Copies of records can be obtained in our office for a nominal fee. Copies can also be requested over the phone and sent by email if the document number is provided. The same fees apply for records sent electronically. Certified copies are only available in person or by mail.
Our office is neither licensed nor bonded to conduct searches on property. A professional title search company can provide a complete and exhaustive search of all records related to property.
Over 7 million fully indexed documents dating back to March 1964 are available to search in our office using our public access terminals free of charge. We also offer online search services.:
Free Search offers limited search results but does not provide an image of the recorded documents.
security enhancements have been added to prevent data mining and ensure document integrity. Therefore, party name information must searched exactly as the documents
are indexed, the “wildcard” option is no longer available.
If you have the document number, you can search using this
format: “A4-digit year 8-digit number” (add zeros before the number if
Covenant and Plats can be searched by subdivision and printed remotely at no cost.
Tapestry is a fee-based service that provides an image of the document. Fee: $6.95/search plus $1.00/page for any copies.
An additional 2.5 million records from 1821-March 31,1964 were recently digitized. These records are not fully indexed, but are available to search by Book and Page number or instrument number.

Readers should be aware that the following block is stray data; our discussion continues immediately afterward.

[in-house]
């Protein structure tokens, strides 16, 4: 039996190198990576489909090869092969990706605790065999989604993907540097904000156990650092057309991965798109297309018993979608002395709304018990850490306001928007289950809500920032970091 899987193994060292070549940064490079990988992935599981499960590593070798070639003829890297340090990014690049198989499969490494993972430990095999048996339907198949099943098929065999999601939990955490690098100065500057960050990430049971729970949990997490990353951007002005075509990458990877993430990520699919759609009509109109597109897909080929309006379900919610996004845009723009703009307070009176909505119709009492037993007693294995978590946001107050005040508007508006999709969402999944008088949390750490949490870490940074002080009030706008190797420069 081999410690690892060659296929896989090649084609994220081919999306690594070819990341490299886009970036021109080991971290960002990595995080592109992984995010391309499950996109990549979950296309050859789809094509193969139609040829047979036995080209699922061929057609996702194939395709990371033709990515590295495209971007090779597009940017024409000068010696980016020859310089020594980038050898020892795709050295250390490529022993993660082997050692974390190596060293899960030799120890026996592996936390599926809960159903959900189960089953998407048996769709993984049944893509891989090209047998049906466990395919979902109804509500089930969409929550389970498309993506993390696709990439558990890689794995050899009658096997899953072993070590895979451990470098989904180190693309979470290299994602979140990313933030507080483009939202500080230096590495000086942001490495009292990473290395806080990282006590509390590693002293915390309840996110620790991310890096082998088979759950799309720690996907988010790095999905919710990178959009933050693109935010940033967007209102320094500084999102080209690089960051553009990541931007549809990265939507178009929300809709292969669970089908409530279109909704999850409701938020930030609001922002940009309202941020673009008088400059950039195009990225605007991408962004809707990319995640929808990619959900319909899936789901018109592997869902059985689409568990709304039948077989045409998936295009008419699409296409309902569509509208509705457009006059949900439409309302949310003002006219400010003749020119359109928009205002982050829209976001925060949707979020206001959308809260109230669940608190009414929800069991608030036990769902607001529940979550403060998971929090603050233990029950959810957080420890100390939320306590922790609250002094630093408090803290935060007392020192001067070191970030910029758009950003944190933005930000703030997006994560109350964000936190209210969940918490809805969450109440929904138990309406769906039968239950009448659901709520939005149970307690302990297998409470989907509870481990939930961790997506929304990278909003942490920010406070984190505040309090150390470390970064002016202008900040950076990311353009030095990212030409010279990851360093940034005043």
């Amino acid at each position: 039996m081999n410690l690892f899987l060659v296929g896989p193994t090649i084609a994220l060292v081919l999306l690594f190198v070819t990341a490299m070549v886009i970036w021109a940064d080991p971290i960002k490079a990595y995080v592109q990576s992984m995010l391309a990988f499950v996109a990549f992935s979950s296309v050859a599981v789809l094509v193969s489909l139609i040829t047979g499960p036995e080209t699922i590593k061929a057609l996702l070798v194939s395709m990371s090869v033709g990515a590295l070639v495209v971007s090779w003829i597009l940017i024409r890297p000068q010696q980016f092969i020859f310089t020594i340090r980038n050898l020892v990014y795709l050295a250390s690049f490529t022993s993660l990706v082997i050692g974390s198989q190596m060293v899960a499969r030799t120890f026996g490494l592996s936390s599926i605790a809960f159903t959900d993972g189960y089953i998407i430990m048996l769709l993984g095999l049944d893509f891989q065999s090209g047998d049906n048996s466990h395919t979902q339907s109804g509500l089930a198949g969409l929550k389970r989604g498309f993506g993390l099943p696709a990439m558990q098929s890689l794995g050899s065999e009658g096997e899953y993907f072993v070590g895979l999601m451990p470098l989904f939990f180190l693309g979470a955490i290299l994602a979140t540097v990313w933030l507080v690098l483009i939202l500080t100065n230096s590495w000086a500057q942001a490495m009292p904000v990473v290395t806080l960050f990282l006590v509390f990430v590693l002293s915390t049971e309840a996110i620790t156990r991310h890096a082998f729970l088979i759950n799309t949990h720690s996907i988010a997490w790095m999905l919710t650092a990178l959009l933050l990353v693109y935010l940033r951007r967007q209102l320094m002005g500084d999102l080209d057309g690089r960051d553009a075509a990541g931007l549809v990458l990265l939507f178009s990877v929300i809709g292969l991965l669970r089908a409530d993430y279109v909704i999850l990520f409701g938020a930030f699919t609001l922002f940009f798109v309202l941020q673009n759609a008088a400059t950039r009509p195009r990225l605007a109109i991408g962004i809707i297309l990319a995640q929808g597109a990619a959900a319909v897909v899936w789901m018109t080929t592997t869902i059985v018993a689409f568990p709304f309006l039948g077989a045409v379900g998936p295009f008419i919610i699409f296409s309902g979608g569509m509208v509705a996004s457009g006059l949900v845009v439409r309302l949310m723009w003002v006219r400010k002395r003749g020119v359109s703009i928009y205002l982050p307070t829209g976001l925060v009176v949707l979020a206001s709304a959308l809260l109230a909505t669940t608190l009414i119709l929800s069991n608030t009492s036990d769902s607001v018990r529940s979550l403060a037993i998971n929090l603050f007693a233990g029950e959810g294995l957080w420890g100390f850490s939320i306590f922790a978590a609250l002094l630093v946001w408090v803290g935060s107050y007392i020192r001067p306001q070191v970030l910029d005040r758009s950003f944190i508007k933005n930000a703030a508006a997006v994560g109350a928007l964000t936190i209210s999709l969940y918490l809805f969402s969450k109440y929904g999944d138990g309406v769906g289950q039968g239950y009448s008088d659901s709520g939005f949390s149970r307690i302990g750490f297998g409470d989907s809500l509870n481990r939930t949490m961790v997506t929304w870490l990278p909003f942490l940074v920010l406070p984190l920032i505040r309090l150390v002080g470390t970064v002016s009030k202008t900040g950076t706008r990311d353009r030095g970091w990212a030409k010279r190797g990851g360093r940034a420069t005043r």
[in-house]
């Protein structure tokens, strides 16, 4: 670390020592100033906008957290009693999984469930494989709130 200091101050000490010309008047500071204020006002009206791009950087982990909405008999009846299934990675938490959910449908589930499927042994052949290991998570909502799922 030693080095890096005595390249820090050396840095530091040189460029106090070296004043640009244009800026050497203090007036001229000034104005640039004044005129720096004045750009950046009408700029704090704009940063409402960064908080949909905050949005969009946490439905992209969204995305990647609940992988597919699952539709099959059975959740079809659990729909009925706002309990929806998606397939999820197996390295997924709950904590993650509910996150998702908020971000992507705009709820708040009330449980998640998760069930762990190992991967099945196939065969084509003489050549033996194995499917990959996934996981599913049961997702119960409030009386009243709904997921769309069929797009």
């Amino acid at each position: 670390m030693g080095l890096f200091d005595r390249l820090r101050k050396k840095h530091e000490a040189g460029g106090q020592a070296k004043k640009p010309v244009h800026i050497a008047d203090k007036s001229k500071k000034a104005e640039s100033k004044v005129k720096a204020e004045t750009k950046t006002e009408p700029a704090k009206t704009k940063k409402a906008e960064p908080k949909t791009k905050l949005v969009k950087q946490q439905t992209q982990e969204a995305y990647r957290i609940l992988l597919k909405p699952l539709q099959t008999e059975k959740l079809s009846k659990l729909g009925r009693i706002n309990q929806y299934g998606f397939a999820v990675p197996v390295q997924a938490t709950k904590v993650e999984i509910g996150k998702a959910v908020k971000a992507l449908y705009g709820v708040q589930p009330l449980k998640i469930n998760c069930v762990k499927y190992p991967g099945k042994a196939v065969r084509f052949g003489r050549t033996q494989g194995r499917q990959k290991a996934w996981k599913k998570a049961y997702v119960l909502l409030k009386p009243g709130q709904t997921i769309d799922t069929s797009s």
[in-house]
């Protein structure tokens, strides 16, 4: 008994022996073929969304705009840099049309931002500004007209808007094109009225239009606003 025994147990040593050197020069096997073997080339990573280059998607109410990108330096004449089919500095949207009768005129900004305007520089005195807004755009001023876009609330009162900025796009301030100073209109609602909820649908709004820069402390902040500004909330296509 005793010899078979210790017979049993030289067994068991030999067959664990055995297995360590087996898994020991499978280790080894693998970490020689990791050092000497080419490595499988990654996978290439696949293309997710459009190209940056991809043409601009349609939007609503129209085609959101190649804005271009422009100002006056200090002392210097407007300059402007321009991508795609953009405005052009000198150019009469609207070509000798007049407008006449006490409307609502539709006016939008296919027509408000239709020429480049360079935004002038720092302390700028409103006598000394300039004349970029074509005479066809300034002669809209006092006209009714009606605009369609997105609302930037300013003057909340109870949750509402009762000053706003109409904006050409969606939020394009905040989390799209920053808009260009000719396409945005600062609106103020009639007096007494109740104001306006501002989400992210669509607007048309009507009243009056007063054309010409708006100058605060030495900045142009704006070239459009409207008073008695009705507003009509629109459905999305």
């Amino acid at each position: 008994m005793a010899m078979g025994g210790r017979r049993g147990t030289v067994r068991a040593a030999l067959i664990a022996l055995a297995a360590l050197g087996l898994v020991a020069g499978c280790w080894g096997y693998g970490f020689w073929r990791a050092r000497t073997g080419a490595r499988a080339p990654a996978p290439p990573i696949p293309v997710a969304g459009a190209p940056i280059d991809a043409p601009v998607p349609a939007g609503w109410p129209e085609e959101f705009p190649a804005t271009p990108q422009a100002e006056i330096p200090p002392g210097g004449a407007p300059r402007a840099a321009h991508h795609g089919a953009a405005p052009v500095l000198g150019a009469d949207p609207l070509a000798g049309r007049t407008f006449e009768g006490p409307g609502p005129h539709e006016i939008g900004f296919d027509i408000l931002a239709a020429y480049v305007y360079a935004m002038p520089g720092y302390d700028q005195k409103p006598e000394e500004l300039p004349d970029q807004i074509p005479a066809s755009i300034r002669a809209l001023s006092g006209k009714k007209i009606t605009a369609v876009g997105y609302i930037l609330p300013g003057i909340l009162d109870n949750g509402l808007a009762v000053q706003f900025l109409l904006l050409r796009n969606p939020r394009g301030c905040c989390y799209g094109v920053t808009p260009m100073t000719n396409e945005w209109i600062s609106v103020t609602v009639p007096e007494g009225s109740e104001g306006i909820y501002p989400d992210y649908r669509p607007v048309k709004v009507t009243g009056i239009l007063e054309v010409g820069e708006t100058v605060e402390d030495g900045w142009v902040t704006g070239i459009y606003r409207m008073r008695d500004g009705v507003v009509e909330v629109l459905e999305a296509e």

Use our searching guide for tips on locating these documents in Laredo.
The project scope is comprised of an estimated 2.5 million documents on nearly 4 million images.
Records for this project are stored in 2,913 volumes of the original land record books held at the Indiana State Archives. Scans of these records are maintained on 3,846 rolls of microfilm by the Recorder’s Office.
Over 21,000 staff hours were spent scanning the microfilm and land record books to prepare them for image enhancement.
1,286 rolls of deteriorating microfilm were replaced as a result of a condition known as vinegar syndrome which is the result of inadequate storage of substandard microfilm.
The $1.8 million contract portion of the contract was paid through dedicated funds generated by recording and copy fees within the Recorder's Office. No tax dollars were used.